Objectives: To identify the types of headache among patients, presenting at a primary health care setting, and to determine the correlation between headache and high blood pressure (BP). Methods: This was a cross-sectional study administered in 2 primary health care centers (Fintas and AbuHalifa) of a regional health district in Kuwait from March 2003 to June 2003. Our study included 290 patients with different types of headache, and requested for BP measurement. Results. The sample included patients, in the age group 15-80 years with an overall mean age of 41 (+13 SD) years. The male to female ratio was 1:2.7 and the majority (85%) of patients were Kuwaitis. Tension headache was the most frequent diagnosis (61.7%) among patients presenting with headache, followed by migraine (11.7%). The normal systolic BP was <140 mm Hg (52.8%), while 59% had normal diastolic BP, below 90 mm Hg. Increasing age was found to be associated with high BP levels (p<0.001). Diastolic BP was found significantly higher among males (p<0.01) Tension headache had higher levels of BP while migraine was found to have low levels. None of the sinusitis headache patients had high BP. Positive history of hypertension was found associated with high systolic and diastolic BP in tension and other type of headache (p<0.001). Conclusion. Headache is a very common symptom among patients presenting at the general practice health care setting, with most cases diagnosed with tension-type headache, and females out numbering males. There was no positive correlation between headache and high BP. Physicians should discourage their patients from considering headache as a measure of their BP status.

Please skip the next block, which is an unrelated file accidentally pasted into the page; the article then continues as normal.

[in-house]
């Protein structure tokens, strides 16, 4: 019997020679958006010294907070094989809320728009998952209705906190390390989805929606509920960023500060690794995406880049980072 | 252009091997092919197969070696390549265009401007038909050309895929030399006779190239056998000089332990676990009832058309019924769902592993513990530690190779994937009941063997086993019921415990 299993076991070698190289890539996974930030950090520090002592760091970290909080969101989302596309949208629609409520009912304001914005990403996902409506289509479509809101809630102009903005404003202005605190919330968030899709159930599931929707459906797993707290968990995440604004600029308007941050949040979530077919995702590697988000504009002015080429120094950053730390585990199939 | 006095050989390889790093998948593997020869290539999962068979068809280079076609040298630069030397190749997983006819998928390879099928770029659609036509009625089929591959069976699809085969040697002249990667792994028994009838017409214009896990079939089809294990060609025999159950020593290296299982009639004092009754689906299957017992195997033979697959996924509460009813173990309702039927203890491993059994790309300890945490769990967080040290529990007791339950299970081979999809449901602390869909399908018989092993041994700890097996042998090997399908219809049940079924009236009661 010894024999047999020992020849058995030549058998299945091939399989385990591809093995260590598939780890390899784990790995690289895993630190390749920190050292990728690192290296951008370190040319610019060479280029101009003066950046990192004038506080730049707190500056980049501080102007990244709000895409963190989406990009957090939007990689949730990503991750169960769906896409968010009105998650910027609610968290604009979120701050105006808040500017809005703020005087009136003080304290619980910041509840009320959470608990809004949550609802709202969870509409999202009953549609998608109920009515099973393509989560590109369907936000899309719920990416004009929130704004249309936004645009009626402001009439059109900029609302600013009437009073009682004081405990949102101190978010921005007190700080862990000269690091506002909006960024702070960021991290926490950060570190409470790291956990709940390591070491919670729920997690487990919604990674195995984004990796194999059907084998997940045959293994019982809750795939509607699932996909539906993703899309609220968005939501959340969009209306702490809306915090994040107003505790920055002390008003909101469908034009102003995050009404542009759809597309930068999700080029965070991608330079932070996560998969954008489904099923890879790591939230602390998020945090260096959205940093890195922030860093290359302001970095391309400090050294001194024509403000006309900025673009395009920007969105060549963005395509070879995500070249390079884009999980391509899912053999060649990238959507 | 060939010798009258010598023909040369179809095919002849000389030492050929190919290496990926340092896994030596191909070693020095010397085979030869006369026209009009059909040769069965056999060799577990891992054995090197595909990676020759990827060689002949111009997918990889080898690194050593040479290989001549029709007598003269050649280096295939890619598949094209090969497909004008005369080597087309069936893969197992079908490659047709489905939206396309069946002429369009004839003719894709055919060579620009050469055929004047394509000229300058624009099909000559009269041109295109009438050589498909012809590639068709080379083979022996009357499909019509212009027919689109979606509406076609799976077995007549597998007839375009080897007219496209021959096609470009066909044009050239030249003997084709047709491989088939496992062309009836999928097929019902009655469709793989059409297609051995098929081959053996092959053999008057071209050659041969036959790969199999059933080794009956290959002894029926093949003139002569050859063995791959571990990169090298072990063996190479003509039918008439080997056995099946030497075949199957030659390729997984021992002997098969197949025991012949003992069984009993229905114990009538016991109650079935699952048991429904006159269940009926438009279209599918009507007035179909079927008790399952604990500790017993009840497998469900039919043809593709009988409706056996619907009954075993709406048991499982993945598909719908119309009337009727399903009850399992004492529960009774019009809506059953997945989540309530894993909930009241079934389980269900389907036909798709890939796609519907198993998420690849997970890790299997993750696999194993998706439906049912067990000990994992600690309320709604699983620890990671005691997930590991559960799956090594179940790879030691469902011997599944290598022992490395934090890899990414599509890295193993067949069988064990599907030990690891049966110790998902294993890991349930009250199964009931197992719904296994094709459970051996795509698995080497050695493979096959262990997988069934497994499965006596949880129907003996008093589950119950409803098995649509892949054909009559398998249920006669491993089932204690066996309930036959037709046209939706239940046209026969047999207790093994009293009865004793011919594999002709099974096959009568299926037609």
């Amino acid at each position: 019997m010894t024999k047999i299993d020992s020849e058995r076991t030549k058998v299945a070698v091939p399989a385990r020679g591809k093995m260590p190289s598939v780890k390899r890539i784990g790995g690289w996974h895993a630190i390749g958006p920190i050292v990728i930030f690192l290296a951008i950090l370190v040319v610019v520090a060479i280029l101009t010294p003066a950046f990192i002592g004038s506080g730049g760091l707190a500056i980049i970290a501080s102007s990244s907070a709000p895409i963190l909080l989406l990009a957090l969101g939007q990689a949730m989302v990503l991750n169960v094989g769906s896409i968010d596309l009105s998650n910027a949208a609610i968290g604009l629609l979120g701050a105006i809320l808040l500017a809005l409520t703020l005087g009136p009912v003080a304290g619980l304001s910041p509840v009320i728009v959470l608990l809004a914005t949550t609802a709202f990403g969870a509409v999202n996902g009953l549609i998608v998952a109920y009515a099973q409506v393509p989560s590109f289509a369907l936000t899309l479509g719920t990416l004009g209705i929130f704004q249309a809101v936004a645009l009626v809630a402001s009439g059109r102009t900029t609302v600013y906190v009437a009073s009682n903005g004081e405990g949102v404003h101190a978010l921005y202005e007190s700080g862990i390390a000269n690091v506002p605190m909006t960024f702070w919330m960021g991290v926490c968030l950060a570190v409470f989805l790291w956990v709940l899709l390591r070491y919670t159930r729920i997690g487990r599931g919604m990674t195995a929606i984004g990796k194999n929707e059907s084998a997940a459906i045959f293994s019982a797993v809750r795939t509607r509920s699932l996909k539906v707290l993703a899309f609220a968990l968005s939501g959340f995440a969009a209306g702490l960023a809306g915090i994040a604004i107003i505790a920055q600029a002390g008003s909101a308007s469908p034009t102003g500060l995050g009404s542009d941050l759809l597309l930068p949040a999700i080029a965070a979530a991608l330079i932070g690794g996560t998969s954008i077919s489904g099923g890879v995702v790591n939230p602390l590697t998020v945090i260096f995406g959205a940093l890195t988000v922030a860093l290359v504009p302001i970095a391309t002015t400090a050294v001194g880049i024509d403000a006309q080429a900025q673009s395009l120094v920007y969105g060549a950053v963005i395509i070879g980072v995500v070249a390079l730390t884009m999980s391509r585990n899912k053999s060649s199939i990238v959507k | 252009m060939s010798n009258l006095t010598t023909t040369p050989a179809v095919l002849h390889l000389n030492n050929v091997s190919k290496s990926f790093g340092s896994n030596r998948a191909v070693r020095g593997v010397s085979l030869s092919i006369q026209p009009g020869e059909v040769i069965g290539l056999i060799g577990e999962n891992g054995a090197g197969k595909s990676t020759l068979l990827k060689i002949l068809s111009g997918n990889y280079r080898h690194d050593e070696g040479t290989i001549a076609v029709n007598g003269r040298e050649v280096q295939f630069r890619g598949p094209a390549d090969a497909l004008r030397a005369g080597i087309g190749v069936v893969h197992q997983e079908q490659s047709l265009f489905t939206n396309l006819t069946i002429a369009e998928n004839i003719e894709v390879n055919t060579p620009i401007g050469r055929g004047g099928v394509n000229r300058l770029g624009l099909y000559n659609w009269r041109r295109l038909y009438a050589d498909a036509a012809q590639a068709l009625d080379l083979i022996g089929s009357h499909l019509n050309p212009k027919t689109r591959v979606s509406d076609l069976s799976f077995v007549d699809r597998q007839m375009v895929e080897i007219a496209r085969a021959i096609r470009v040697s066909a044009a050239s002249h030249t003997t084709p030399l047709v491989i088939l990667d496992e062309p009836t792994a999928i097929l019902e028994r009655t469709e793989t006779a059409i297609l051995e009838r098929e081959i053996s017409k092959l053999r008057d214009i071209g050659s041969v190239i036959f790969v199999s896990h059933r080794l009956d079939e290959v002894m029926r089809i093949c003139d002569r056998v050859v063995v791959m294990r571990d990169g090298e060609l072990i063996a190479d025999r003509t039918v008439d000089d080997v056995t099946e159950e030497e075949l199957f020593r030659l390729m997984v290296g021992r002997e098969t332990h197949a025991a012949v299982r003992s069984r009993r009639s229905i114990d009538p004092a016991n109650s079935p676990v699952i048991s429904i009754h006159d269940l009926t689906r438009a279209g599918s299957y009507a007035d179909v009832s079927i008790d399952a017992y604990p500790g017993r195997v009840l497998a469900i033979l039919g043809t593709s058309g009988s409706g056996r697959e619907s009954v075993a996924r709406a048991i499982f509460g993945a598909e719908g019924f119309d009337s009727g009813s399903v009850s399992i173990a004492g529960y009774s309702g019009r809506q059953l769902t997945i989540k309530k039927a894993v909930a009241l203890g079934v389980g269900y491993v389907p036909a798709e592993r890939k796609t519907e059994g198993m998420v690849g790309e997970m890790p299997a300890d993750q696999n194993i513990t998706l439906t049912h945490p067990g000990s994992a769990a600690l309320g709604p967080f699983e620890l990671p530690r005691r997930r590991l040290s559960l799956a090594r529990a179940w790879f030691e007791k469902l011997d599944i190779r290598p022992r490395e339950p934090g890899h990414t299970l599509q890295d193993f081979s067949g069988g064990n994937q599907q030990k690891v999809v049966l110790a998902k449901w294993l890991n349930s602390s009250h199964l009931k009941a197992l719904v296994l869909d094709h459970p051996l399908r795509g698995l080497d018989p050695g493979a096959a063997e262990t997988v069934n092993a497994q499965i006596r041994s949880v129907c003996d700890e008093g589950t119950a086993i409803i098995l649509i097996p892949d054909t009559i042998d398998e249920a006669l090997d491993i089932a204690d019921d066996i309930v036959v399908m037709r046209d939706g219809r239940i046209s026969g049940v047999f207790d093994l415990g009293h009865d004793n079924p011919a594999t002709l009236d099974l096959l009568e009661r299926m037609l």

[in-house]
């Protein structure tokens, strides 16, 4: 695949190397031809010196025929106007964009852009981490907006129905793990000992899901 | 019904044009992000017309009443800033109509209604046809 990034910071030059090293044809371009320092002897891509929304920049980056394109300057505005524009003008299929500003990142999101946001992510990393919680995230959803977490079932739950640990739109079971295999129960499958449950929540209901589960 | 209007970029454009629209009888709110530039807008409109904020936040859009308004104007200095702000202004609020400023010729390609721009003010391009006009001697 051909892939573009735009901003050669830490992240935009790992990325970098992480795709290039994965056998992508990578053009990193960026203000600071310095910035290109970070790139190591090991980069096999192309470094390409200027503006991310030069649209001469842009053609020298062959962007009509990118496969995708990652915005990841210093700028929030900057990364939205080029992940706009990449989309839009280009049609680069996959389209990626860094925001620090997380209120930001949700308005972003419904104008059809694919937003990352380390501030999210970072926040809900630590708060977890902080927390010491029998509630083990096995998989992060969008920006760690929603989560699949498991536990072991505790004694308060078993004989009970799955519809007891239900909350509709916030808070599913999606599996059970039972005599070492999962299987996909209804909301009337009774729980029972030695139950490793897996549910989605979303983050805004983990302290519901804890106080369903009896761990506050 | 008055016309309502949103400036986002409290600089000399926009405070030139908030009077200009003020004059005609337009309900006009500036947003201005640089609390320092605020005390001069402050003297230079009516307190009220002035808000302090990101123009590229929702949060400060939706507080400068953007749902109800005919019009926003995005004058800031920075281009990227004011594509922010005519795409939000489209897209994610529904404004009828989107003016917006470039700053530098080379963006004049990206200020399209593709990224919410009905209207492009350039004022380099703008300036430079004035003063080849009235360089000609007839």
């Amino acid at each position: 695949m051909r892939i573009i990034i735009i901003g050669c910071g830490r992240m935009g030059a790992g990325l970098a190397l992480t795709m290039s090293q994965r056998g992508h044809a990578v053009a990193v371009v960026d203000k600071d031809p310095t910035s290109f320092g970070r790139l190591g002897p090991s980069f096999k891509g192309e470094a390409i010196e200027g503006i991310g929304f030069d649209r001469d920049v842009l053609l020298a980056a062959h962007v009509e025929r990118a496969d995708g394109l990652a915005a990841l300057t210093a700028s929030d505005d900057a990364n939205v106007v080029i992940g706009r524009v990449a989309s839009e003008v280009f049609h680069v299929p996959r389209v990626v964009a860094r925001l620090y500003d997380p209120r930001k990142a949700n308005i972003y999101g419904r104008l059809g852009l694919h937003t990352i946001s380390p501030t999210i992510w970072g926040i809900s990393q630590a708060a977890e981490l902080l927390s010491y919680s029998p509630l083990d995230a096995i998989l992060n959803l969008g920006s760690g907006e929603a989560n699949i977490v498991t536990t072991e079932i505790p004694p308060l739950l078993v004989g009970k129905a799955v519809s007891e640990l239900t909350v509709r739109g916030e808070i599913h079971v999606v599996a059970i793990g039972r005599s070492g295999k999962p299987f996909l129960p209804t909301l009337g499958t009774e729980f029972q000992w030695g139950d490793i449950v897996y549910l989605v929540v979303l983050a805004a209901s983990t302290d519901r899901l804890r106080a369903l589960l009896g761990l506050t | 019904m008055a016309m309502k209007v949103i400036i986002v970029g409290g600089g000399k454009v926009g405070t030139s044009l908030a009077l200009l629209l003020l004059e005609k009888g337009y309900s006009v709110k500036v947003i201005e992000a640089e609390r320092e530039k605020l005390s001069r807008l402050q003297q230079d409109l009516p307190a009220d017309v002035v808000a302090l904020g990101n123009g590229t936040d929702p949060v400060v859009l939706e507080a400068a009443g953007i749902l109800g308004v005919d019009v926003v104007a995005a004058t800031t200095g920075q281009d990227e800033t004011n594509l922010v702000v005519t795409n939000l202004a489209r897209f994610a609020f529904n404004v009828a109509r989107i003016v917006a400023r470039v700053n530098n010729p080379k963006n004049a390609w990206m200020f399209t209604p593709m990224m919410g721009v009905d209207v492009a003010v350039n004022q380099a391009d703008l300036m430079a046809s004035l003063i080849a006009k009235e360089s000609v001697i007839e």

|Number of pages||6|
|Journal||Saudi Medical Journal|
|Publication status||Published - 1 Dec 2004|